Until a few years ago I had a pushke (Yiddish for “little charity box”) for the Jewish National Fund in every house I lived in, as did most of my relatives. The little blue and white box, which usually features imagery of tree planting or the map of the modern state of Israel, is for most Jews a ubiquitous, heartwarming symbol and an iconic feature of modern Jewish life.
“What is the meaning of the blue box?” one version of the pushke has written on its side. “It is not just a simple container with an unusual message. Small as it is, it stands for a big idea—for one of the greatest partnerships the world has ever known—that of the Jewish people everywhere with the land of Israel.”
For the average Jew, the JNF is most strongly associated with planting trees. When I was a child going to a Jewish day school, I was told that where Israel is now there had before been desert, and the JNF had been instrumental in filling it with trees. Then, as now, Jewish children had trees in Israel dedicated in their name, and schools connected donating towards tree-planting in Israel with both Zionism and messages of ecological stewardship.
There is no question that the JNF has been a force for the greening of Israel, yet for years it has been dogged by accusations of enacting discriminatory policies that aid in the dispossession and disempowerment of Palestinians. More recently it has been accused of directly funding the Israeli army, an activity that is illegal for a Canadian charity. The JNF has also been criticized for its funding of settlements in the occupied territories. Although the organization still enjoys broad support in the Canadian Jewish community, the wind may be changing.
Financial support for Israeli military
In 2017 a complaint was filed with the Canada Revenue Agency, supported by Independent Jewish Voices Canada, a human rights group focused on advocacy for Palestinians.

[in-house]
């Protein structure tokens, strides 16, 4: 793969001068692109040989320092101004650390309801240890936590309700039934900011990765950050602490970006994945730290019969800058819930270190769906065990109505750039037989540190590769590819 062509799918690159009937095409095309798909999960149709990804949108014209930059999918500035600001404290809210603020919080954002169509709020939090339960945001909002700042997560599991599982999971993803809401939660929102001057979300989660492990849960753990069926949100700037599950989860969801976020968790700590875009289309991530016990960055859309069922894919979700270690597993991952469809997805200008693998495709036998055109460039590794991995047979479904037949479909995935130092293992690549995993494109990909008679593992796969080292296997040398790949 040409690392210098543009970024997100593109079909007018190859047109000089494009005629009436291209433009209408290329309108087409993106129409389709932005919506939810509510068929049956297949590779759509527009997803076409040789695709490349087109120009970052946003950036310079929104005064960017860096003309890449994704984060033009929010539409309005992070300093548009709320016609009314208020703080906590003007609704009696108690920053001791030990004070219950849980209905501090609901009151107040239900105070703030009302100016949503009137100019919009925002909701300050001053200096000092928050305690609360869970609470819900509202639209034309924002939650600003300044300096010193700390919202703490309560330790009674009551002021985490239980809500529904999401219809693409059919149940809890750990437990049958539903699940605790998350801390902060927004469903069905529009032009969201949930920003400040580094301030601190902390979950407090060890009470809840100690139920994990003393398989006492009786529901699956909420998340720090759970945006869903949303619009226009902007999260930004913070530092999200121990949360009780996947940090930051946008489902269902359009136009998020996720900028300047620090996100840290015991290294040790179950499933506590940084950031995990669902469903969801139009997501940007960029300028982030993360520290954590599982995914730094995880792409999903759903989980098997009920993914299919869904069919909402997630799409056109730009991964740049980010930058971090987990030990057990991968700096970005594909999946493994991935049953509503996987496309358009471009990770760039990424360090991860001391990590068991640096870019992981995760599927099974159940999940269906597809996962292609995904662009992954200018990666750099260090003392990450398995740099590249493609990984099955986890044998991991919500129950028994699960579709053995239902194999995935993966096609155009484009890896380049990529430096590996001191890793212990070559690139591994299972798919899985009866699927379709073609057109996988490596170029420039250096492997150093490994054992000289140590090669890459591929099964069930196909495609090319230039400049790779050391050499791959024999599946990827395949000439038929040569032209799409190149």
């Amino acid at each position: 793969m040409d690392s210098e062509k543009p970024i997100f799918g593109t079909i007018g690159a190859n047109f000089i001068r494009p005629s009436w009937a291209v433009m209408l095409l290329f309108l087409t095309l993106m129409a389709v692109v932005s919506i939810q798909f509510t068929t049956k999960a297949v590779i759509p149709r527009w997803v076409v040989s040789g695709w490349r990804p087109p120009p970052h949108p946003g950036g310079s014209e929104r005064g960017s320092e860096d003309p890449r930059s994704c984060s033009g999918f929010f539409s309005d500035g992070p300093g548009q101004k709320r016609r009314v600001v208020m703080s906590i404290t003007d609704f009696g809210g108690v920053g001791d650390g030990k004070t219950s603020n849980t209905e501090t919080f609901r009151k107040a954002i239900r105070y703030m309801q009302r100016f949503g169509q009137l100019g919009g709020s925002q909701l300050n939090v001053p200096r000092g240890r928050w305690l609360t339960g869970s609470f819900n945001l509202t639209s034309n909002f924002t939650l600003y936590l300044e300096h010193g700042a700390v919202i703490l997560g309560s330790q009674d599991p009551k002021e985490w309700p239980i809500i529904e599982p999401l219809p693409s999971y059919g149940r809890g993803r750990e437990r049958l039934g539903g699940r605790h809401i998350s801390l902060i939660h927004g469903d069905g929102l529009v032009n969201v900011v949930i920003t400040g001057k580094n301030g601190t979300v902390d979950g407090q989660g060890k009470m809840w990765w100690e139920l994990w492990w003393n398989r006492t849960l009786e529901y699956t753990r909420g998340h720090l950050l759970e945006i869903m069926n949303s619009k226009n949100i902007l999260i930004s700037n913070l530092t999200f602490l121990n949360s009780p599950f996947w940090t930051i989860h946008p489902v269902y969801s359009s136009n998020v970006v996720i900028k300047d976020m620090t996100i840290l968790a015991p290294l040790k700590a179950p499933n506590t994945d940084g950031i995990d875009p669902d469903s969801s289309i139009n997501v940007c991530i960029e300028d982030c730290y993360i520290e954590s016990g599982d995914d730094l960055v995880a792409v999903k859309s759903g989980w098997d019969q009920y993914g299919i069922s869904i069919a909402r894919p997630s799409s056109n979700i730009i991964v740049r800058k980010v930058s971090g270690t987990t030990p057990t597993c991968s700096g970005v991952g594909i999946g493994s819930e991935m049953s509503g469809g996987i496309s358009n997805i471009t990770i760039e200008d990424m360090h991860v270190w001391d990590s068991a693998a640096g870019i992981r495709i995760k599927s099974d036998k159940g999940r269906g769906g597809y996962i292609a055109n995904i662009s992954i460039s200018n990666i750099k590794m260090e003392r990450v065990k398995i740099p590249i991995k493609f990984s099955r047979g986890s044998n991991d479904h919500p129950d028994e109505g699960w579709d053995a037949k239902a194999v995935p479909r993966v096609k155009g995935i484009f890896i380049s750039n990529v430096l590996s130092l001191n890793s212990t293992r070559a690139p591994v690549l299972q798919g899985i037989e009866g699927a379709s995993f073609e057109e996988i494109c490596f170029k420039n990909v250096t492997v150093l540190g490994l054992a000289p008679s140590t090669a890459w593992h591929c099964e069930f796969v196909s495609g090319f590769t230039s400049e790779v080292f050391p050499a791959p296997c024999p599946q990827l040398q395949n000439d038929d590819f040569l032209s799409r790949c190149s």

“JNF Canada works in violation of the Income Tax Act and in contravention of Canadian foreign policy in various ways,” says the complaint.
It alleges that JNF Canada supports initiatives that are intended to benefit the Israeli military. In addition to its philanthropic and land development plans in Israel, JNF Canada has funded infrastructure projects on Israeli army, air, and naval bases.
According to the CRA, funding intended to increase the “effectiveness and efficiency” of a foreign military cannot be tax-deductible.
The CRA also indicates that an organization cannot have charitable status if its actions go against public policy. The 2017 complaint raises the issue of JNF Canada’s involvement in building in the West Bank, which seems to contradict official Canadian foreign policy goals.
According to the website of Global Affairs Canada, “Israeli settlements in the occupied territories are a violation of the Fourth Geneva Convention. The settlements also constitute a serious obstacle to achieving a comprehensive, just and lasting peace.”
After months of trying to bring the media’s attention to the complaint, Independent Jewish Voices Canada finally got a CBC segment on Jan. 4, bringing the controversy into the mainstream. JNF CEO Lance Davis responded to CBC News with a statement that the organization had stopped funding projects for the Israeli military in 2016 after being informed of the CRA guidance.
But JNF’s history and current activities point to trouble that goes beyond funding infrastructure on army bases, and even beyond funding illegal Jewish settlements.
A troubled history
The JNF was founded at the fifth Zionist Congress in 1901, in Basel, Switzerland. Based on the proposal of a German Jewish mathematician, Zvi Hermann Schapira, its purpose was to buy and cultivate land for Jewish settlement, in what was then Ottoman Palestine, on behalf of the Zionist dream, little more than a fantasy at the time.
By World War II, one million JNF pushkes could be found in Jewish homes around the world. The JNF was instrumental in the founding of the modern city of Tel Aviv and soon became famous for its afforestation efforts. JNF policy is to lease land long-term as opposed to selling it, allowing the organization to retain ultimate control of the land it owns and to position itself as the “trustee” of the land for the Jewish people. It only leases land to Jews, which allows it to maintain exclusive Jewish control of the land.